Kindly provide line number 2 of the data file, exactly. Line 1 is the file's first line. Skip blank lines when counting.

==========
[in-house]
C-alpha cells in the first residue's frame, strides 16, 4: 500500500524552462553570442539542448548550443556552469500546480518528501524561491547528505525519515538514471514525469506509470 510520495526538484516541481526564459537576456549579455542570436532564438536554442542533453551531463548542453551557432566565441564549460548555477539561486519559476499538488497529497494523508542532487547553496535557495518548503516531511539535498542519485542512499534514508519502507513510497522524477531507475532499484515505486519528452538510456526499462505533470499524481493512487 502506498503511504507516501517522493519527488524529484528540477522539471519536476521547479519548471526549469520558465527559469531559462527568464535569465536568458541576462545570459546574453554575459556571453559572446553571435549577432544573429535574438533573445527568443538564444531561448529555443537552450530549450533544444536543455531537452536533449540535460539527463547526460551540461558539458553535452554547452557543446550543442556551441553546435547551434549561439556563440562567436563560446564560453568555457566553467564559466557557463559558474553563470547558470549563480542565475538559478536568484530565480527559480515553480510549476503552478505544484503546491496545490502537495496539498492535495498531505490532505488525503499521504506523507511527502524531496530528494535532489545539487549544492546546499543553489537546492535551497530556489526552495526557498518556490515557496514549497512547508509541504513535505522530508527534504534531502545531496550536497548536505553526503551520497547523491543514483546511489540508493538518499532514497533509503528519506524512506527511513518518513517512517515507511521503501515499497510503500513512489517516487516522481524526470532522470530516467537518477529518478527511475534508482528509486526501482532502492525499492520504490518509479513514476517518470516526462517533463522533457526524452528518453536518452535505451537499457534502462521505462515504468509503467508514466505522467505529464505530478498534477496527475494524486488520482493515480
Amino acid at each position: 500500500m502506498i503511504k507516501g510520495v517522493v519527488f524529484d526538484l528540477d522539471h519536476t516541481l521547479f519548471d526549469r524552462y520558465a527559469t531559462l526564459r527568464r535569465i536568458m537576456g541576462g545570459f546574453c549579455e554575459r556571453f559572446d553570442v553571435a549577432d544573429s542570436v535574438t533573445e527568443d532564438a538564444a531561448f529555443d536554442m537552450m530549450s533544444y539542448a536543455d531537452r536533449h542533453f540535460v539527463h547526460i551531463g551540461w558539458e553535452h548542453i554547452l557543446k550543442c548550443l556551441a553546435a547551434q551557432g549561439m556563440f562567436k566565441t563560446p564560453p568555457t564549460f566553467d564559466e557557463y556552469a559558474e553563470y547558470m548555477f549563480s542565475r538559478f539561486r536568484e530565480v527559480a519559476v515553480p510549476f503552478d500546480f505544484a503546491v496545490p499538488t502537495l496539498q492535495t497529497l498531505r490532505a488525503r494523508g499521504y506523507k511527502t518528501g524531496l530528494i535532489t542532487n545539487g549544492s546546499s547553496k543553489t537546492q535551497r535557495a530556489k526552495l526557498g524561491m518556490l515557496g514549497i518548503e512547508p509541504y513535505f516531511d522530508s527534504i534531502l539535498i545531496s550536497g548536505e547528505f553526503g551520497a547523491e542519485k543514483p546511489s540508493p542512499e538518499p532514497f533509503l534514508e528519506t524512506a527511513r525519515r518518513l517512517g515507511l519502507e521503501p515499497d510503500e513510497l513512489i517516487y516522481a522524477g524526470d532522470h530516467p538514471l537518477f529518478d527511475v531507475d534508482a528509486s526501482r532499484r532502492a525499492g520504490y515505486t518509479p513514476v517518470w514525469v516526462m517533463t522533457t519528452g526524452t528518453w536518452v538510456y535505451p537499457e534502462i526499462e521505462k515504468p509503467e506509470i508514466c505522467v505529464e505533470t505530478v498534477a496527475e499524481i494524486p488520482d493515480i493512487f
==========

C-alpha cells in the first residue's frame, strides 16, 4: 500500500524552462553570442539542448548550443556552469500546480518528501524561491547528505525519515538514471514525469506509470 510520495526538484516541481526564459537576456549579455542570436532564438536554442542533453551531463548542453551557432566565441564549460548555477539561486519559476499538488497529497494523508542532487547553496535557495518548503516531511539535498542519485542512499534514508519502507513510497522524477531507475532499484515505486519528452538510456526499462505533470499524481493512487 502506498503511504507516501517522493519527488524529484528540477522539471519536476521547479519548471526549469520558465527559469531559462527568464535569465536568458541576462545570459546574453554575459556571453559572446553571435549577432544573429535574438533573445527568443538564444531561448529555443537552450530549450533544444536543455531537452536533449540535460539527463547526460551540461558539458553535452554547452557543446550543442556551441553546435547551434549561439556563440562567436563560446564560453568555457566553467564559466557557463559558474553563470547558470549563480542565475538559478536568484530565480527559480515553480510549476503552478505544484503546491496545490502537495496539498492535495498531505490532505488525503499521504506523507511527502524531496530528494535532489545539487549544492546546499543553489537546492535551497530556489526552495526557498518556490515557496514549497512547508509541504513535505522530508527534504534531502545531496550536497548536505553526503551520497547523491543514483546511489540508493538518499532514497533509503528519506524512506527511513518518513517512517515507511521503501515499497510503500513512489517516487516522481524526470532522470530516467537518477529518478527511475534508482528509486526501482532502492525499492520504490518509479513514476517518470516526462517533463522533457526524452528518453536518452535505451537499457534502462521505462515504468509503467508514466505522467505529464505530478498534477496527475494524486488520482493515480